There is now extra incentive for teams to leave no stone unturned when searching for talent.  Players who went undrafted or washed out with other franchises can typically be signed at bargain prices and to unguaranteed deals, which means that if they don't perform they can simply be cut (this is why the Lakers claiming Tarik Black off of waivers was such a smart move).

While the odds of one of these players panning out are slim the benefits of finding a diamond in the rough can be immense.  Hassan Whiteside and Jeremy Lin might be the most sensational reclamation projects, but players such as Wesley Matthews, Brad Miller, and John Starks also went from being undrafted to relative NBA stardom.  Occasionally good players do fall between the cracks or are undervalued by their teams and it takes an astute GM to identify and acquire them.

While these players will ultimately get a big payday their initial contract can bring extreme value for their teams.  Whiteside, in particular, has taken the NBA by storm this season and will play out the remainder of this year and next on a minimum deal, which is an incredible return on investment for the HEAT.  Likewise Jeremy Lin made a fortune for the Knicks while toiling away on a minimum deal before signing a big contract with the Houston Rockets.

Let's not forget that drafted players can also find themselves washing out with the team that selected them.  Sometimes a change of scenery is all it takes for a player to realize their potential.  Chauncey Billups and Kyle Lowry exemplify this phenomenon, as both found stardom after leaving their initial clubs.  Finding a player who is undervalued by their current team but has untapped potential can also be a major coup for teams smart enough to pounce on them.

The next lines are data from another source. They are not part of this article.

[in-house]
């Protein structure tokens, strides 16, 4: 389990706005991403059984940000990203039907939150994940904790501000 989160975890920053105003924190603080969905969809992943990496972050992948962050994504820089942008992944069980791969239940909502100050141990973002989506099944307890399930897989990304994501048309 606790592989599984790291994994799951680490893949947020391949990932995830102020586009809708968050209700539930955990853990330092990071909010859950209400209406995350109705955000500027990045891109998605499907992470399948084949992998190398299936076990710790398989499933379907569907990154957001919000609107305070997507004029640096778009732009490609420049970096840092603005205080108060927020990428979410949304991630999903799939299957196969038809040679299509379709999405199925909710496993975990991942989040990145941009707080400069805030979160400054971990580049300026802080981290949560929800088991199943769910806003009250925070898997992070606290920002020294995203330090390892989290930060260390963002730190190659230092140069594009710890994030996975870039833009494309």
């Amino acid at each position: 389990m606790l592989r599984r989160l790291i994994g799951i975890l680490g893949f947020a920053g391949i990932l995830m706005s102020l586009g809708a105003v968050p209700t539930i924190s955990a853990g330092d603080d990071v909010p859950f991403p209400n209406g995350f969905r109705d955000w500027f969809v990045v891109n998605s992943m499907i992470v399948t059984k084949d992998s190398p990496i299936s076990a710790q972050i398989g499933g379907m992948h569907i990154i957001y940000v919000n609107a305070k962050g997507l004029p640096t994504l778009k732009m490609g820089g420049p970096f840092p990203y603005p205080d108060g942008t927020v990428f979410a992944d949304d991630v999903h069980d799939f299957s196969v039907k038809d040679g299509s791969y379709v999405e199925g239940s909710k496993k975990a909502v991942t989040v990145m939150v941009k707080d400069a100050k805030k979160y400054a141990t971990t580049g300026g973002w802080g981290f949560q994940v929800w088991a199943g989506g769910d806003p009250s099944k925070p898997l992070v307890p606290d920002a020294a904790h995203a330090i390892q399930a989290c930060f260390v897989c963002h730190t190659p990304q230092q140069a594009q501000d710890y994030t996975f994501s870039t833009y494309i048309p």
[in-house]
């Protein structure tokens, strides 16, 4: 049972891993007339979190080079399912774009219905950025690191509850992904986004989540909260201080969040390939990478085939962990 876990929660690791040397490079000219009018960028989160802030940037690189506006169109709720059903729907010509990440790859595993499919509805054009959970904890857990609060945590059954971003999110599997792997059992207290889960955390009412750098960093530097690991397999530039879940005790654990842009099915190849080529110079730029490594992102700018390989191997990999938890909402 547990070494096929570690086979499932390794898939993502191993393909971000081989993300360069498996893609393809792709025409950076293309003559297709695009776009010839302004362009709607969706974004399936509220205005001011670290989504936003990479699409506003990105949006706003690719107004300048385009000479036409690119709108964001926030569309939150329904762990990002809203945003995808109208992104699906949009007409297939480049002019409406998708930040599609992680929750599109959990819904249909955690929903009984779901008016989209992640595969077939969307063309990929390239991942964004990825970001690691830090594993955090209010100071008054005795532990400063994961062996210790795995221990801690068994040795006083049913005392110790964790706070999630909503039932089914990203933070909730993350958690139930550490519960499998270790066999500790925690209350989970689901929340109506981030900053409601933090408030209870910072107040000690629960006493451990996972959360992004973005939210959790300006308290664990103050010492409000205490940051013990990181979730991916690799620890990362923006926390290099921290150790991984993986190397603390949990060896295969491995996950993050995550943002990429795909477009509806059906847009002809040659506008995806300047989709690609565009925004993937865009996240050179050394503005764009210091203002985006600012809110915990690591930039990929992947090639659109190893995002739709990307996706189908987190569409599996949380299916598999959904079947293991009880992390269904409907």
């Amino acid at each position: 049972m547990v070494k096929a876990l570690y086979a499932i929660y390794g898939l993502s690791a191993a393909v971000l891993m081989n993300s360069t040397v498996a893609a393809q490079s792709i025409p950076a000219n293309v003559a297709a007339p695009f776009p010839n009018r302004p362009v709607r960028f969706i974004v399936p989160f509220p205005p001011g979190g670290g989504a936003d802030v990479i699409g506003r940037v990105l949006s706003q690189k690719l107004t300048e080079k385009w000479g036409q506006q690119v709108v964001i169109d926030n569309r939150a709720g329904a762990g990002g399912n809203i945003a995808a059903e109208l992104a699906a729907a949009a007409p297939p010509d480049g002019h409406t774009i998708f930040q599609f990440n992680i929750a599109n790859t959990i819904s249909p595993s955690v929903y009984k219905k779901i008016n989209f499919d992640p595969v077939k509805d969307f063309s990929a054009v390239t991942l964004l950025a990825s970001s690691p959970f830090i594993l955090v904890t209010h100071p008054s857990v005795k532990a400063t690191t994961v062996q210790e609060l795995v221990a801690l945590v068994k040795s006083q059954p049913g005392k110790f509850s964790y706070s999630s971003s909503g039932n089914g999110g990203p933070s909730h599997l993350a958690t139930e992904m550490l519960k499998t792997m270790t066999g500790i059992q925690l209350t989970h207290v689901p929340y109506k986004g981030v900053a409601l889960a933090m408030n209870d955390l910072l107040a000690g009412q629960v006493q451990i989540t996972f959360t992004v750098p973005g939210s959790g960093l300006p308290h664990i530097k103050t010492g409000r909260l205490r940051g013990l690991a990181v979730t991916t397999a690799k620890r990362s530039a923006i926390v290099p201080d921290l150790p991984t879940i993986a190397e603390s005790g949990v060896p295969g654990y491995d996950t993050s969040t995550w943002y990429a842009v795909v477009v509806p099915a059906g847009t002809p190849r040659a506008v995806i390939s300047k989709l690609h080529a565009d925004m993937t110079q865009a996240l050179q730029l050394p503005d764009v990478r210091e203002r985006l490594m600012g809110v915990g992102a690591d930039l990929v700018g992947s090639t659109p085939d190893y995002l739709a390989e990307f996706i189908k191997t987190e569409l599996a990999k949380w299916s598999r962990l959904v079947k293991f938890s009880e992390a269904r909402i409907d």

To their credit the Lakers have done fairly well with second chance players.  While the odds of any of them turning into stars is incredibly slim they have still managed to pull solid backup-level talent from the NBA recycle bin.  Over the past two seasons they have successfully (and cheaply) brought in Ed David, Carlos Boozer, Xavier Henry, Jodie Meeks, Wesley Johnson, Jordan Farmar, Nick Young, Wayne Ellington, and Ronnie Price.  They also wisely claimed undrafted rookie Tarik Black off of waivers.

Almost all of them have at least proven that they can be decent role players off the bench, which has to give Lakers fans a little bit of confidence in the team's scouting department.  Still, the Lakers have to keep plugging away.  They have a team stocked with players who would be ideally suited to a reserve role, but haven't been able to strike gold and find a starter...yet.

Draft Picks

The Lakers find themselves in a tricky situation with their draft pick this season, as it's slated to go to the Phoenix Suns as part of the Steve Nash trade unless it falls in the top 5.  As of this writing the Lakers sit with the 4th worst record in the league, giving them a decent chance of keeping the pick but also an uncomfortably high possibility of losing it.